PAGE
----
What questions has your family asked you about your franchising ideas?
My clients hear a variety of questions…
These questions are all legitimate concerns about risk and reward. It’s human nature (for most people) to fear losses more than they look forward to rewards. Entrepreneurs often seem to be hardwired differently, but that isn’t always the case for their friends and family.
A gender difference can complicate matters even further. Taking a risk with a large amount of money can trigger stress. Under stress, research has shown that men tend to take more risk, while women tend to avoid risk.
So, how can a prospective franchisee and their family get on the same page?
Here’s how I would respond when someone raises questions or concerns about a franchise you’re considering.
First, I’d acknowledge that a franchise is a risk.
Chances are, you’ve taken a number of important risks in your life… the risk to apply to a college or a job you dreamed of, the risk to start your first business, the risk to ask out your spouse when you first met.
The life you live today is a result of the risks you’ve taken.
If the person you’re talking to is a numbers person, you can go beyond philosophizing.
According to the Bureau of Labor Statistics, half of US businesses fail within 5 years.
That number is better for franchisees. A study by FranNet showed that 85% of franchisees were still in business after 5 years.
On top of that, your risk is not the same as a business owner who decides to open a Subway or Jimmy John’s (statistically, not great investments).
And that brings us to the next point.
Your friend or family member wants to see you succeed. So walk them through how you’ve de-risked your investment.
Those stats about “half of business owners failing” include businesses that have made mistakes that are frankly avoidable. What would a stat on business success look like if everyone included in the stat took the same safety measures you’re taking?
As with most things in life, you can take something risky and make it quite safe by mitigating risks.
Depending on whether you want advice, you can also ask the person you’re talking to what they can think of that you can do to de-risk the business idea even further.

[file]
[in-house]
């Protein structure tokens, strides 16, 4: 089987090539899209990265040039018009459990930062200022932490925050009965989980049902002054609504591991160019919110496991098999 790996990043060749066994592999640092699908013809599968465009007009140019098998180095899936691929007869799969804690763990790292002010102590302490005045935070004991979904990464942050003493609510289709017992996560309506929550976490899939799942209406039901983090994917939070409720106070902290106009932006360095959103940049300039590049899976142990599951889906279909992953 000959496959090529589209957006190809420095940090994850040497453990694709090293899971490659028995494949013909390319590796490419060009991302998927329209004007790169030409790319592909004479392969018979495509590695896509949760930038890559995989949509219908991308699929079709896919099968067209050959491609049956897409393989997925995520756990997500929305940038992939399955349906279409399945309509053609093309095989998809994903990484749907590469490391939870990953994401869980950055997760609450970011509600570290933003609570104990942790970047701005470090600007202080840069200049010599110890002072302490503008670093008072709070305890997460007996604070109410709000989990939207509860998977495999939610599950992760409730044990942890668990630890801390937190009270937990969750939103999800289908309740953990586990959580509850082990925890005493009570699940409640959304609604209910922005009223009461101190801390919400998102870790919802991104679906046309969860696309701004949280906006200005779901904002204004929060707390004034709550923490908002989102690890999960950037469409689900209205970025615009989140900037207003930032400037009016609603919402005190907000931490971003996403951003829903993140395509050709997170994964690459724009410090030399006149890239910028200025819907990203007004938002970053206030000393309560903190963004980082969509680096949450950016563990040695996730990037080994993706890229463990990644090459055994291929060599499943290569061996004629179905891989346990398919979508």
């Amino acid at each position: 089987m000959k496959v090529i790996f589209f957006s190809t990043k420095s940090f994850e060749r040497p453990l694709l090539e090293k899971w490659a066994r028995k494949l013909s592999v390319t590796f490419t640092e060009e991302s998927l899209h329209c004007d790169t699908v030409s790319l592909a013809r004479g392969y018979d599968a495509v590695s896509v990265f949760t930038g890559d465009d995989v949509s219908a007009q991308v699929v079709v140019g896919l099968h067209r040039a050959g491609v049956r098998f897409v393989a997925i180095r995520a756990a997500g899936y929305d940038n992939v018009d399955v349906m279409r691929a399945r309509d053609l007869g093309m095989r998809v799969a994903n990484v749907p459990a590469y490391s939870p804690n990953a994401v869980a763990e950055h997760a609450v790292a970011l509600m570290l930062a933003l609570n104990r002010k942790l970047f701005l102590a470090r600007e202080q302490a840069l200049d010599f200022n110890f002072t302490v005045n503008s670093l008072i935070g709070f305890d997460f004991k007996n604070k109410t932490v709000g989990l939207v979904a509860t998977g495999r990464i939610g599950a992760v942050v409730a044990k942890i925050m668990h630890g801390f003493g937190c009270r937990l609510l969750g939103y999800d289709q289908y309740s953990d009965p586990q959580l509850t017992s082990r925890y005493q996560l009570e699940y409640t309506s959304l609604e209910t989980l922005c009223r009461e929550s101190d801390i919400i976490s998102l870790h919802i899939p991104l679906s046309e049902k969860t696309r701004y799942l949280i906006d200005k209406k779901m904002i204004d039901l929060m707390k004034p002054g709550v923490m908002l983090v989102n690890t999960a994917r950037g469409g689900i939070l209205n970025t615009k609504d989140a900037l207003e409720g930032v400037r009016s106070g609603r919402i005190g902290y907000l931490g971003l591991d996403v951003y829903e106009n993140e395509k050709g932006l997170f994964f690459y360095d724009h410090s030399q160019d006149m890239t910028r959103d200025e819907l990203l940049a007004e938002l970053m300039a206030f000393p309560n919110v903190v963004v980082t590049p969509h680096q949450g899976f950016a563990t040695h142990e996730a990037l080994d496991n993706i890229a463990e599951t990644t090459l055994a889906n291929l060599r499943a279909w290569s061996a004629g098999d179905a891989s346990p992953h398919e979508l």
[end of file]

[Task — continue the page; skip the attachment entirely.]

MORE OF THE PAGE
The franchise model itself minimizes risk.
You have proven products, proven systems, proven procedures, national brand recognition, group buying power, expert training, committed support from the franchise, and a network of support from other franchisees.
While you know you won’t succeed at everything you ever try, what counts is that you succeed at enough things you try, and that you don’t take a risk you can’t recover from. That last part is important so that you can continue making calculated risks throughout your career.
Chances are, if you’re reading this, you make enough money annually that you absolutely can recover from a failed business opportunity… or two or three.
Next, I’d talk about your passion… What makes you want to run a franchise?
Are you after semi-passive income? A family legacy? Freedom from working 9 to 5, day after day?
Chances are the person asking you questions cares about your passions or even shares the same dreams.
You have to invest your money somewhere, and nothing is risk-free. So it’s worth talking about the financial upside of a franchise compared to other investments.
With stocks, bonds, and passive real estate, you invest your money, wait, and watch what happens. Since anyone can do this, the returns are not that generous unless you take on substantial risks.
With franchising, you can get rewarded for how you apply your talents, experience, leadership, and business acumen. In this way, a franchise business allows you to drive exceptional results through your business skill rather than your appetite for excessive risk.
Finally (and this is a famous technique from sales), I’d talk about the cost of doing nothing….
A franchise is a cash flow business that can supplement or replace your salary from a full-time job. A franchise is less vulnerable to the whims of the market, especially if you choose one that is recession resistant. A franchise also keeps up with inflation since customers are generally willing to pay market prices for the goods and services they want.
If you read enough biographies, you’ll know this: There is no shortage of entrepreneurs who had questioning friends, upset families, and angry spouses.
I want you to achieve your dreams of business ownership and an income you can count on.
I also want you to take a sober look at your risks rather than jumping into something without adequate consideration.
Without exception, every successful business I’ve had a hand in has a few things in common:
If you can cover the points we discussed, and a franchise still seems like a good investment, then you’ll be all the more prepared to stay the course with your decision until you succeed.
So, use the discussions as an opportunity to think through your investment, and find a business (or other opportunity) that fits with your desired levels of risk and reward.
If you can get through defending your franchise idea, and it still sounds like a good idea to you, you’ll be all the more committed to your business.
As you probably know, that’s a great thing! When you’re committed, you’re more likely to choose the best franchise (rather than the cheapest), capitalize properly (rather than allocating too little), and invest the time necessary (rather than getting cold feet).
Do you need more help on how to answer questions from your friends and family?
Schedule a free call, and I’ll be happy to talk through anything on your mind.